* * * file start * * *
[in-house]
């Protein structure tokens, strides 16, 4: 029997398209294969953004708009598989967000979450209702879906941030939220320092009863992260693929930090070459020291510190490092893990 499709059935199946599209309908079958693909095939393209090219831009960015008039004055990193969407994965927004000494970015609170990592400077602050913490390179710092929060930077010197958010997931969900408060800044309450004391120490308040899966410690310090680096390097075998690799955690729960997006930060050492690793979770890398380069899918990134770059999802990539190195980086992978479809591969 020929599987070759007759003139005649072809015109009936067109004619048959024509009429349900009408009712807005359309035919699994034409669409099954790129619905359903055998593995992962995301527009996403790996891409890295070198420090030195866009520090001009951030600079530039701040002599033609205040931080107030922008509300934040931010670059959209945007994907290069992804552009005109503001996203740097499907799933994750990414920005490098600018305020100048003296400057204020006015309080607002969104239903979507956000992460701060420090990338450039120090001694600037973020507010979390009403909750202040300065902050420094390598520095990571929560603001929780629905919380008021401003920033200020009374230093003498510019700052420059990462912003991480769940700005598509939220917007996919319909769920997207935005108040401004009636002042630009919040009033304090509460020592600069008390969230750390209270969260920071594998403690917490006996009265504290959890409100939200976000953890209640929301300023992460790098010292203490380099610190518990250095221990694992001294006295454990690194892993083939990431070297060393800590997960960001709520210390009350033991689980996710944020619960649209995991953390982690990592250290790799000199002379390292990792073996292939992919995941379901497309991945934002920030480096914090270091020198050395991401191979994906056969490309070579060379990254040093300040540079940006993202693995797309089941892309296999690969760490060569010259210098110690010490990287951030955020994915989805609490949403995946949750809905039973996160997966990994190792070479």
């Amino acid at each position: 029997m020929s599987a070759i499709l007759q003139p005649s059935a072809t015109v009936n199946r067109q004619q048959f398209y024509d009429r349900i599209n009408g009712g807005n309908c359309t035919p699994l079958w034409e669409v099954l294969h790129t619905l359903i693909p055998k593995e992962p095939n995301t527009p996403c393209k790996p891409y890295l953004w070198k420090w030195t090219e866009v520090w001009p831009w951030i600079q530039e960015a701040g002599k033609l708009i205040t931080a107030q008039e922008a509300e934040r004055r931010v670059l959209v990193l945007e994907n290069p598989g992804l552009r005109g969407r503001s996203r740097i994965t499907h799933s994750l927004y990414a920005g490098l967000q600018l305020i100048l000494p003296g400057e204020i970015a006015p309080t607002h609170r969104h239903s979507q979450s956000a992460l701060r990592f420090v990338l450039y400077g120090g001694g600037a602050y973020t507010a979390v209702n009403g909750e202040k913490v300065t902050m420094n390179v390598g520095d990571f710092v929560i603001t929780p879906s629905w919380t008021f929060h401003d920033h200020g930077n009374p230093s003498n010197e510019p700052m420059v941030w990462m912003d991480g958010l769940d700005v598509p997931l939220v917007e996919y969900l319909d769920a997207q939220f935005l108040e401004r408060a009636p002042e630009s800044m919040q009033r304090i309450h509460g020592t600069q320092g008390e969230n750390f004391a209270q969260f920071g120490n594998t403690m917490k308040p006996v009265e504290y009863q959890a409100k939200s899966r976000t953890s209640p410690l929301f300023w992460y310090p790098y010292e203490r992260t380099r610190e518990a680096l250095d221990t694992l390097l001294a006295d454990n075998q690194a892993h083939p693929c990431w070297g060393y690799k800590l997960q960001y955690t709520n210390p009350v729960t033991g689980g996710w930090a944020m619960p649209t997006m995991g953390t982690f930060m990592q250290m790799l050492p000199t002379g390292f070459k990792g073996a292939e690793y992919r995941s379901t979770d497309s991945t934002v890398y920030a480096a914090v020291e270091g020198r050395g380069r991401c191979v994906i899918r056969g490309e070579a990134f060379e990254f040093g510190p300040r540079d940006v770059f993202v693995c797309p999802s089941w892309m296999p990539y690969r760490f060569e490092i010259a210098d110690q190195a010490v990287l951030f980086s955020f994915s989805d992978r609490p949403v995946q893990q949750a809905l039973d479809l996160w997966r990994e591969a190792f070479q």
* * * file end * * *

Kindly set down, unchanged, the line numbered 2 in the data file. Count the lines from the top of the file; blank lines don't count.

């Protein structure tokens, strides 16, 4: 029997398209294969953004708009598989967000979450209702879906941030939220320092009863992260693929930090070459020291510190490092893990 499709059935199946599209309908079958693909095939393209090219831009960015008039004055990193969407994965927004000494970015609170990592400077602050913490390179710092929060930077010197958010997931969900408060800044309450004391120490308040899966410690310090680096390097075998690799955690729960997006930060050492690793979770890398380069899918990134770059999802990539190195980086992978479809591969 020929599987070759007759003139005649072809015109009936067109004619048959024509009429349900009408009712807005359309035919699994034409669409099954790129619905359903055998593995992962995301527009996403790996891409890295070198420090030195866009520090001009951030600079530039701040002599033609205040931080107030922008509300934040931010670059959209945007994907290069992804552009005109503001996203740097499907799933994750990414920005490098600018305020100048003296400057204020006015309080607002969104239903979507956000992460701060420090990338450039120090001694600037973020507010979390009403909750202040300065902050420094390598520095990571929560603001929780629905919380008021401003920033200020009374230093003498510019700052420059990462912003991480769940700005598509939220917007996919319909769920997207935005108040401004009636002042630009919040009033304090509460020592600069008390969230750390209270969260920071594998403690917490006996009265504290959890409100939200976000953890209640929301300023992460790098010292203490380099610190518990250095221990694992001294006295454990690194892993083939990431070297060393800590997960960001709520210390009350033991689980996710944020619960649209995991953390982690990592250290790799000199002379390292990792073996292939992919995941379901497309991945934002920030480096914090270091020198050395991401191979994906056969490309070579060379990254040093300040540079940006993202693995797309089941892309296999690969760490060569010259210098110690010490990287951030955020994915989805609490949403995946949750809905039973996160997966990994190792070479």